PETA Penned a Declaration of Independence for All Animals—Read It Here

All individuals are entitled to have certain liberties as their birthright, whether they were born an orca, a macaque, a chicken, or a bat. We hold these truths to be self-evident, that no human being is entitled to use a perceived difference as justification for robbing a sentient individual of his or her inalienable right to freedom, dignity, autonomy, the pursuit of happiness, or the avoidance of needless pain and suffering.

Therefore, we have conceived this declaration of the rights of all animals:

Animals have the right not to be used in experiments, for food, for clothing, for entertainment, or in any other way against their own best interests.

Animals, including mice, who can solve complex puzzles with remarkable speed, have the right not to be imprisoned in laboratory cages and infected, poisoned, shocked, or mutilated.

Animals, including barn owls, who have been known to share their nests with animals of other species, have the right not to be used in any experiment.

Johns Hopkins University owl torture

This owl is one of many imprisoned in Shreesh Mysore’s laboratory, where he cuts into their skulls and screws metal devices onto their heads in curiosity-driven experiments with no relevance to human health.

Animals, including pigs, who have frequently saved the lives of their human guardians, have the right not to be crammed by the thousands into filthy, windowless sheds and stabbed in slaughterhouses.

pigs behind bars at farm© Jo-Anne McArthur, Oikeutta Elaimille / We Animals

Animals, including fish, many of whom rub against one another as a sign of affection, have the right not to be impaled on a hook or caught in a net and pulled out of the water to suffocate.

fish being dragged out of water©

Animals, including chickens, who worry about the future and pass knowledge down from one generation to the next, have the right not to spend their lives trapped in a crowded battery cage, in a dark and filthy shed, or on any farm, only to end up dying in terror in a slaughterhouse.

Animals, including rabbits, who leap into the air when they feel joy, have the right not to be neglected, caged, and immobilized while workers tear out their fur or skin them.

Animals, including sheep, who can read emotions on each other’s faces, have the right not to be beaten, mutilated, tormented, and killed for their wool.

declaration of independence

Animals, including dolphins, each of whose pods has its own language, have the right not to be abducted from their homes, forcibly bred, and held captive in a small concrete tank, where humans gawk at them or use them for rides.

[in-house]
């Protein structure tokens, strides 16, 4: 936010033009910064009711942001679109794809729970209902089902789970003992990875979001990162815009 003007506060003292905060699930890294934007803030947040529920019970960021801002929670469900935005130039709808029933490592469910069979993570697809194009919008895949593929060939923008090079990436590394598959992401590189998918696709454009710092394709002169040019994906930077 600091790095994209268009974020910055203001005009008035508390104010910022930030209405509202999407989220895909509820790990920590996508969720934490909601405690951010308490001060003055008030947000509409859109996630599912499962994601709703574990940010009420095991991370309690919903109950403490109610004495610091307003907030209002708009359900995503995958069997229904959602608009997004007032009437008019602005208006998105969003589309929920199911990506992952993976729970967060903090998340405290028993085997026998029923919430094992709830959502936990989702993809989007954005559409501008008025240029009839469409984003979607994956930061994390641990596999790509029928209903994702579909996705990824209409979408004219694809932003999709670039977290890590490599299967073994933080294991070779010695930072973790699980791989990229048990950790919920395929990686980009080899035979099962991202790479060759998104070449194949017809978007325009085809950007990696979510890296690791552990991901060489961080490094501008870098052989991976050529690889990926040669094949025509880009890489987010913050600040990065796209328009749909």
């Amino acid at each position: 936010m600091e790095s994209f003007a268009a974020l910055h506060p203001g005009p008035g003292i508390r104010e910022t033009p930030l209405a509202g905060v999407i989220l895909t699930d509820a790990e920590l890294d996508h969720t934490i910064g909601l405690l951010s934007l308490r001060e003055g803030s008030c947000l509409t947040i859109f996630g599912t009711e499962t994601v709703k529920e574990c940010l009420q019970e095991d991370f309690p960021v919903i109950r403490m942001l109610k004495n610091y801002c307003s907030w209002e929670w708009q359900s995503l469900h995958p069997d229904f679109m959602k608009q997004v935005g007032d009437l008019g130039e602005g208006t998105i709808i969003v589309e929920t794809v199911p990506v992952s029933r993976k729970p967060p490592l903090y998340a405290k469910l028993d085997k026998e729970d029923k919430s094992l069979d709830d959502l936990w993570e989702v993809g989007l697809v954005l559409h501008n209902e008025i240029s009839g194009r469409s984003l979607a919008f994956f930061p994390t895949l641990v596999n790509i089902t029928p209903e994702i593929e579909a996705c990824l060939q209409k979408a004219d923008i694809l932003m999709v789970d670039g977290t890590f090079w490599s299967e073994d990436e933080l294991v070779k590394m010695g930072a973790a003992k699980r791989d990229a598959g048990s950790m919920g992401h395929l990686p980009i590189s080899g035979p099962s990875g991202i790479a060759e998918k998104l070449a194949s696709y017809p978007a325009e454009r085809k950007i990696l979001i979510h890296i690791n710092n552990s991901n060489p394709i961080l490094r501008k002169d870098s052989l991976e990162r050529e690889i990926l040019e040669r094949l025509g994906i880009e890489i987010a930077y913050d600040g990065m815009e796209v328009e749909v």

Animals, including elephants, who can empathize with others’ pain, have the right not to be beaten, shackled, and forced to perform demeaning tricks or give rides.

Animals, including geese, who often spend the remainder of their lives as widows or widowers after their lifelong mate has been killed, have the right not to be plucked alive and eventually killed for down.

canda goose geese trapped

Animals, including raccoons, who frequently “wash” their food in water, have the right not to be killed for fur or just because humans have taken over their habitat and don’t want them there.

Animals, including pigeons, who can recognize all 26 letters of the English alphabet, have the right not to be exploited for deadly races or harassed and harmed just because they’re trying to survive.

Animals have the right to live, raise families, explore, make choices, and spend their time pursuing their own interests, not those of humans.


Other animals have repeatedly appealed to humans’ sensibilities and objected to our tyranny over them by fleeing, hiding, crying out, or fighting for their lives—most often to no avail. Our fellow animals are capable of experiencing hope, joy, love, fear, pain, loss, and sorrow, and we hold that all individuals are deserving of respect and consideration. In conclusion, animals have the right to be free of the crushing grip of human oppression, and we must grant them their independence.



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 Ingrid E. Newkirk

“Almost all of us grew up eating meat, wearing leather, and going to circuses and zoos. We never considered the impact of these actions on the animals involved. For whatever reason, you are now asking the question: Why should animals have rights?” READ MORE

— Ingrid E. Newkirk, PETA President and co-author of Animalkind